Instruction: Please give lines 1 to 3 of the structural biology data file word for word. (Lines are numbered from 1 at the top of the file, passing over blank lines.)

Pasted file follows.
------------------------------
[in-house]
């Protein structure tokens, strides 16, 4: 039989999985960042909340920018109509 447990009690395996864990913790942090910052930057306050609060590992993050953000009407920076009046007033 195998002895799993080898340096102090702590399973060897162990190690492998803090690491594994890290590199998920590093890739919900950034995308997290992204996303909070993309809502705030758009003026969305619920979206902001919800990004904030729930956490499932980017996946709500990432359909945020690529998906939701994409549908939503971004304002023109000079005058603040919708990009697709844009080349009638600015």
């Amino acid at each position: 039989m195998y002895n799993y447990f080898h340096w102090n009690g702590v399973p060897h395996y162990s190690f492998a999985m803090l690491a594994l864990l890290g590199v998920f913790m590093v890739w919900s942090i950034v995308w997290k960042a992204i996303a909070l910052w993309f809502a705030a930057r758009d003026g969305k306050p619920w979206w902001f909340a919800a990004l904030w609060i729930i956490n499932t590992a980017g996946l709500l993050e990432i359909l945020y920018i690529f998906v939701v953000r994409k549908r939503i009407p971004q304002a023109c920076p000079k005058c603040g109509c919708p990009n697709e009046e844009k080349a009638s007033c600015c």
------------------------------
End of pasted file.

[in-house]
């Protein structure tokens, strides 16, 4: 039989999985960042909340920018109509 447990009690395996864990913790942090910052930057306050609060590992993050953000009407920076009046007033 195998002895799993080898340096102090702590399973060897162990190690492998803090690491594994890290590199998920590093890739919900950034995308997290992204996303909070993309809502705030758009003026969305619920979206902001919800990004904030729930956490499932980017996946709500990432359909945020690529998906939701994409549908939503971004304002023109000079005058603040919708990009697709844009080349009638600015």
């Amino acid at each position: 039989m195998y002895n799993y447990f080898h340096w102090n009690g702590v399973p060897h395996y162990s190690f492998a999985m803090l690491a594994l864990l890290g590199v998920f913790m590093v890739w919900s942090i950034v995308w997290k960042a992204i996303a909070l910052w993309f809502a705030a930057r758009d003026g969305k306050p619920w979206w902001f909340a919800a990004l904030w609060i729930i956490n499932t590992a980017g996946l709500l993050e990432i359909l945020y920018i690529f998906v939701v953000r994409k549908r939503i009407p971004q304002a023109c920076p000079k005058c603040g109509c919708p990009n697709e009046e844009k080349a009638s007033c600015c």